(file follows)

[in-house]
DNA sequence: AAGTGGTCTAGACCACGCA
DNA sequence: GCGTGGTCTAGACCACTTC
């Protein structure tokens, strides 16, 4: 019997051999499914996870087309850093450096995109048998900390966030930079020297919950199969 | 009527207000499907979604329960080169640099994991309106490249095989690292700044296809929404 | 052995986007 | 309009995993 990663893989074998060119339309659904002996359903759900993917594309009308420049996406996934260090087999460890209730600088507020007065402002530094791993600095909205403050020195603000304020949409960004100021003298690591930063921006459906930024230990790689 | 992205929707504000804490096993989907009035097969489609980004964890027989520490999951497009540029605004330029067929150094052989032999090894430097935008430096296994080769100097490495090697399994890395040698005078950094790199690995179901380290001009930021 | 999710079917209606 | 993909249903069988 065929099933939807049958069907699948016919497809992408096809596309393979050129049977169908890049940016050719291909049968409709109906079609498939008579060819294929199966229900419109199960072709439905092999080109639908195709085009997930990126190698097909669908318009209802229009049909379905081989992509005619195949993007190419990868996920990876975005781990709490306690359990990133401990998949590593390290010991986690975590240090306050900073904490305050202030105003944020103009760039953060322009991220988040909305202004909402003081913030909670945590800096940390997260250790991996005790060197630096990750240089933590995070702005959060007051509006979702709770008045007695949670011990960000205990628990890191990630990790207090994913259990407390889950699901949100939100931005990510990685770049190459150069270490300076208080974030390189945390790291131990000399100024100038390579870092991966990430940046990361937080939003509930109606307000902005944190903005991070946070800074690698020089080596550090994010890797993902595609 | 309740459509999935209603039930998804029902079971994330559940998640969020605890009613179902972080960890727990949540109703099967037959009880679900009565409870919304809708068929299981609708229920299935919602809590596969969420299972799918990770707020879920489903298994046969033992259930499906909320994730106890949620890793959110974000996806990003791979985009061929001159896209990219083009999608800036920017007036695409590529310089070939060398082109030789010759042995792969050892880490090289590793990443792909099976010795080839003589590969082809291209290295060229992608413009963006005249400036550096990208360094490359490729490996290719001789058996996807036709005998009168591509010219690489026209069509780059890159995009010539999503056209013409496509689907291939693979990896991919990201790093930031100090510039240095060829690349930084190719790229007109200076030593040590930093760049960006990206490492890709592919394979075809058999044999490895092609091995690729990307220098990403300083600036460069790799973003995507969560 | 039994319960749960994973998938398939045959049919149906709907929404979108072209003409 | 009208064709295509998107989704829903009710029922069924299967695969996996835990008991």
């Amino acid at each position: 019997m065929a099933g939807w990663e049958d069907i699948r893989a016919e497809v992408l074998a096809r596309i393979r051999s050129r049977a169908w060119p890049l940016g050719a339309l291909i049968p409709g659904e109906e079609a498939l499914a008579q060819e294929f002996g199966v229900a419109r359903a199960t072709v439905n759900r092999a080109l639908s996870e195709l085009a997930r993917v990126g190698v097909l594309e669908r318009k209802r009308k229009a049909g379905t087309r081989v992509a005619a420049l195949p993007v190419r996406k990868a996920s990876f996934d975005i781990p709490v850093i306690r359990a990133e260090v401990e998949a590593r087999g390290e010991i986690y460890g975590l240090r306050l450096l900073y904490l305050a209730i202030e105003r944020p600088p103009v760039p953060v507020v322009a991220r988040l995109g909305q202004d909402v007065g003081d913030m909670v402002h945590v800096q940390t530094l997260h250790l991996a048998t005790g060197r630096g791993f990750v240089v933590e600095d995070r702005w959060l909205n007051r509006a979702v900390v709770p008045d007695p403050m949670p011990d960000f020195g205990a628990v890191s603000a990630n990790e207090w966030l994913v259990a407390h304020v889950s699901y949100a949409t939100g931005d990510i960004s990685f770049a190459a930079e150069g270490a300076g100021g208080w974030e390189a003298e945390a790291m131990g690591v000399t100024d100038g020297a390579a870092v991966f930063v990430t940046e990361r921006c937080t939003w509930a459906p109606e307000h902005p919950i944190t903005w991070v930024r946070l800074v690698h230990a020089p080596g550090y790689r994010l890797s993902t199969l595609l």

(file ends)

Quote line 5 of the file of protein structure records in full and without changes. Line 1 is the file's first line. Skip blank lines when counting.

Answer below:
């Amino acid at each position: 019997m065929a099933g939807w990663e049958d069907i699948r893989a016919e497809v992408l074998a096809r596309i393979r051999s050129r049977a169908w060119p890049l940016g050719a339309l291909i049968p409709g659904e109906e079609a498939l499914a008579q060819e294929f002996g199966v229900a419109r359903a199960t072709v439905n759900r092999a080109l639908s996870e195709l085009a997930r993917v990126g190698v097909l594309e669908r318009k209802r009308k229009a049909g379905t087309r081989v992509a005619a420049l195949p993007v190419r996406k990868a996920s990876f996934d975005i781990p709490v850093i306690r359990a990133e260090v401990e998949a590593r087999g390290e010991i986690y460890g975590l240090r306050l450096l900073y904490l305050a209730i202030e105003r944020p600088p103009v760039p953060v507020v322009a991220r988040l995109g909305q202004d909402v007065g003081d913030m909670v402002h945590v800096q940390t530094l997260h250790l991996a048998t005790g060197r630096g791993f990750v240089v933590e600095d995070r702005w959060l909205n007051r509006a979702v900390v709770p008045d007695p403050m949670p011990d960000f020195g205990a628990v890191s603000a990630n990790e207090w966030l994913v259990a407390h304020v889950s699901y949100a949409t939100g931005d990510i960004s990685f770049a190459a930079e150069g270490a300076g100021g208080w974030e390189a003298e945390a790291m131990g690591v000399t100024d100038g020297a390579a870092v991966f930063v990430t940046e990361r921006c937080t939003w509930a459906p109606e307000h902005p919950i944190t903005w991070v930024r946070l800074v690698h230990a020089p080596g550090y790689r994010l890797s993902t199969l595609l």